Happy 2019

Just back from a long drive west from our dear friend’s house (and her delightful miniature schnauzer Caspar) in Somerset. I’d like to wish any readers of this blog a very happy and peaceful 2019.

Coming from the vicinity of East Coker on New Year’s Day, heading towards the drooping sun in an England at odds with itself, put me in mind of TS Eliot:

Each venture

Is a new beginning, a raid on the inarticulate

With shabby equipment always deteriorating

In the general mess of imprecision of feeling…(from East Coker, the second of Eliot’s Four Quartets [1940 – a dark time for Europe])

We in England today slouch towards the unknown, divided, possessed only of the certainty of our uncertainty. But it’s a new year, and there will, we hope, be new opportunities. As Eliot says elsewhere, ‘success is relative:/ It is what we make of the mess we have made of things’ (The Family Reunion [1939 – another dark time for this country and Europe]).

So I’m sipping a glass of champagne, surveying the increasingly overloaded bookcase in my study (there are more in other rooms). Scattered among the shelves are some of the unread – so there’s the hope for the coming year: from Uwe Johnson’s Anniversaries to Dorothy Richardson. There’s Mrs TD and our now long-deceased, much-loved dog Brontë in a photo there somewhere, too. Another beacon of hope.

May your own reading be enjoyable, and your experiences in the year to come rewarding and fulfilling.

And all shall be well, and/ All manner of thing shall be well.

20 thoughts on “Happy 2019

  1. Always happy to hear some Eliot and have a look at someone else’s bookshelves, Simon – envy you that chunky Rebecca West! I think we definitely need to grab our happines where we can in this increasingly unstable world. Happy new year to you and yours! 😀

  2. Happy New Year, Simon! Wishing you all the very best for the year ahead.

    I do enjoy browsing other readers’ bookshelves, especially when the books are piled up all higgledy-piggledy. Lots for you to look forward to there alongside your previous reads.

    • I’ve read some reading plans on other blogs, but don’t much like such preparation- I prefer choosing next books according to mood of the moment, chance recommendations, etc. Hope the year to come is a good one for you, Jacqui

  3. Happy New Year, Simon and the whole TD family!

    We are much the same way here in Washington, DC…our federal government is still “Shut Down,” but our House of Representatives (but not the Senate in our bicameral legislative branch) is now under the control of the Democrats (and the redoubtable Speaker of the House, Nancy Pelosi), so Mr. Trump is going to have someone to give him a run for his money. It should be a wild ride!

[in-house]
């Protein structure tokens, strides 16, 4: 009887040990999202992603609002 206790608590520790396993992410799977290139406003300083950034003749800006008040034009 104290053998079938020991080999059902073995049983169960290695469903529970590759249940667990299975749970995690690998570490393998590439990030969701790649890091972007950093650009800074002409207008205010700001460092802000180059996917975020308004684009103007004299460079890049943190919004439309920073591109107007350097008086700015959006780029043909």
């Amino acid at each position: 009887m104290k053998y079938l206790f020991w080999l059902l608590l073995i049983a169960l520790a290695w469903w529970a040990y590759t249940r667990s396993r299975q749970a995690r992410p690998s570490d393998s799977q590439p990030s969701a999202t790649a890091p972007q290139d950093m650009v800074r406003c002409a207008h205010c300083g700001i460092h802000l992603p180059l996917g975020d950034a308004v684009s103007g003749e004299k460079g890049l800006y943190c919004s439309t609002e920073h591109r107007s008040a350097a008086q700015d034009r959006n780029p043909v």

Here it to literature, flowers, great food, friends, and all the things that make life rich and rewarding, thru the chaos.

    • Thanks for the good wishes, and I wish you and yours a happy new year, too. Yes, I’m aware of the chaotic situation in US politics, following the antics of your (well maybe not yours or mine personally) president. Just as it seems he can stoop no lower he stoops. And as you say, we can find some consolation in the better things of life – including those friends we’ve met in the blogosphere!

  4. A Happy New Year to you and Mrs TD !
    I love having a peek at bloggers’ bookselves ! I noticed Rose Tremain’s Gustav Sonata, a book that has been on and off on my wishlist. Braddon’s Lady Audley Secret also caught my attention because after reading your posts on Wilkie Collins I meant to ask you whether you’d read it and if you’d recommend it. I’m always on the lookout for Victorian writers (I mean other than Dickens, Eliot and Trollope). Ellen Wood is also on my ‘maybe’ wishlist. Your suggestions are welcome !

    • Thanks, Izzy, and my seasonal greetings to you too. I’ve enjoyed the R Tremain novels I’ve read so far, but haven’t yet read G Sonata. Neither have I read the Brandon. Have you tried G Gissing? I posted a while back on the only one of his I’ve read so far, New Grub Street, but would recommend it if you haven’t read it.

  5. I’ve read The Odd Women by Gissing and I’ve really loved it, and I have NGS on my bookshelves, still unread. I even have an old Oxford edition of The Private Papers of Henry Ryecroft which I had all but forgotten. Oh, joy !

  6. Lovely bookshelves! I might well have a lot more reading time on my hands come the end of March, but who knows. I love your end quote, one of my mantras, along with “This too shall pass”. Happy reading in 2019!

      • Ah, that was a veiled reference to Brexit – over half my income comes from European customers and I still have no idea how our Ease of Doing Business is going to be affected …!! I am working kind of half-days at the moment which is nice as getting on with my current Persephone, so not all bad.

        • Ah, that makes sense now, Liz. Yes, unfortunately there are a lot of uncertainties ahead as a consequence of our leaving the EU. Mrs TD and I go to Venice on the 28th, the day before the official leaving date. Maybe we won’t be able to come back. Not sure we’re too keen on coming back to a world of such xenophobia and vitriolic nationalism. Our son lives and works in Spain – his future there looks precarious. Here in Cornwall the county voted leave, and yet is in receipt of huge grants from the ESF – it’s helped build a university, expand provision across the education sector…etc Crazy

    • Thanks, Emma, and the same to you. Bonne année. And that’s just the bookshelf in one room! Not all of them are to be read, but many are…And some big ones, like Anniversaries, and Dorothy Richardson, William Gaddis. When will I find time? But yes, let’s hope 2019 is less depressing for the world, and that people can start to like each other a little more again.

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